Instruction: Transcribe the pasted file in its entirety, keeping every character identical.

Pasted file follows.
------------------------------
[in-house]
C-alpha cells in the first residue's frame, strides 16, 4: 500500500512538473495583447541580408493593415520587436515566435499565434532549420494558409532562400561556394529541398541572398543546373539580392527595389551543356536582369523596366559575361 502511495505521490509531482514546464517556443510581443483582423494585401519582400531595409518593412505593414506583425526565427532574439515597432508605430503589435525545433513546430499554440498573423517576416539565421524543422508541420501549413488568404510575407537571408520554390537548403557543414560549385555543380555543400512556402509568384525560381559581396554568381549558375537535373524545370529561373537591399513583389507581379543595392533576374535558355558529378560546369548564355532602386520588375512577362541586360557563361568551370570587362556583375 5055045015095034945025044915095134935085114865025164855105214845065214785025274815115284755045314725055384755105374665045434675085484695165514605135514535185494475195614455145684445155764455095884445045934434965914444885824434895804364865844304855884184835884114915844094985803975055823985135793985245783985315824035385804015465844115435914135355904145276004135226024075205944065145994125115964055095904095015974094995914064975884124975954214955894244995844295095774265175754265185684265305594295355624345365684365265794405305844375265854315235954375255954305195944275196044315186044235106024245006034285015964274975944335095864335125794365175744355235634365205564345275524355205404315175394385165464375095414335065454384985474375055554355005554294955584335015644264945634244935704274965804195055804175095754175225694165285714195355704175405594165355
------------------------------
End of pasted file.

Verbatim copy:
[in-house]
C-alpha cells in the first residue's frame, strides 16, 4: 500500500512538473495583447541580408493593415520587436515566435499565434532549420494558409532562400561556394529541398541572398543546373539580392527595389551543356536582369523596366559575361 502511495505521490509531482514546464517556443510581443483582423494585401519582400531595409518593412505593414506583425526565427532574439515597432508605430503589435525545433513546430499554440498573423517576416539565421524543422508541420501549413488568404510575407537571408520554390537548403557543414560549385555543380555543400512556402509568384525560381559581396554568381549558375537535373524545370529561373537591399513583389507581379543595392533576374535558355558529378560546369548564355532602386520588375512577362541586360557563361568551370570587362556583375 5055045015095034945025044915095134935085114865025164855105214845065214785025274815115284755045314725055384755105374665045434675085484695165514605135514535185494475195614455145684445155764455095884445045934434965914444885824434895804364865844304855884184835884114915844094985803975055823985135793985245783985315824035385804015465844115435914135355904145276004135226024075205944065145994125115964055095904095015974094995914064975884124975954214955894244995844295095774265175754265185684265305594295355624345365684365265794405305844375265854315235954375255954305195944275196044315186044235106024245006034285015964274975944335095864335125794365175744355235634365205564345275524355205404315175394385165464375095414335065454384985474375055554355005554294955584335015644264945634244935704274965804195055804175095754175225694165285714195355704175405594165355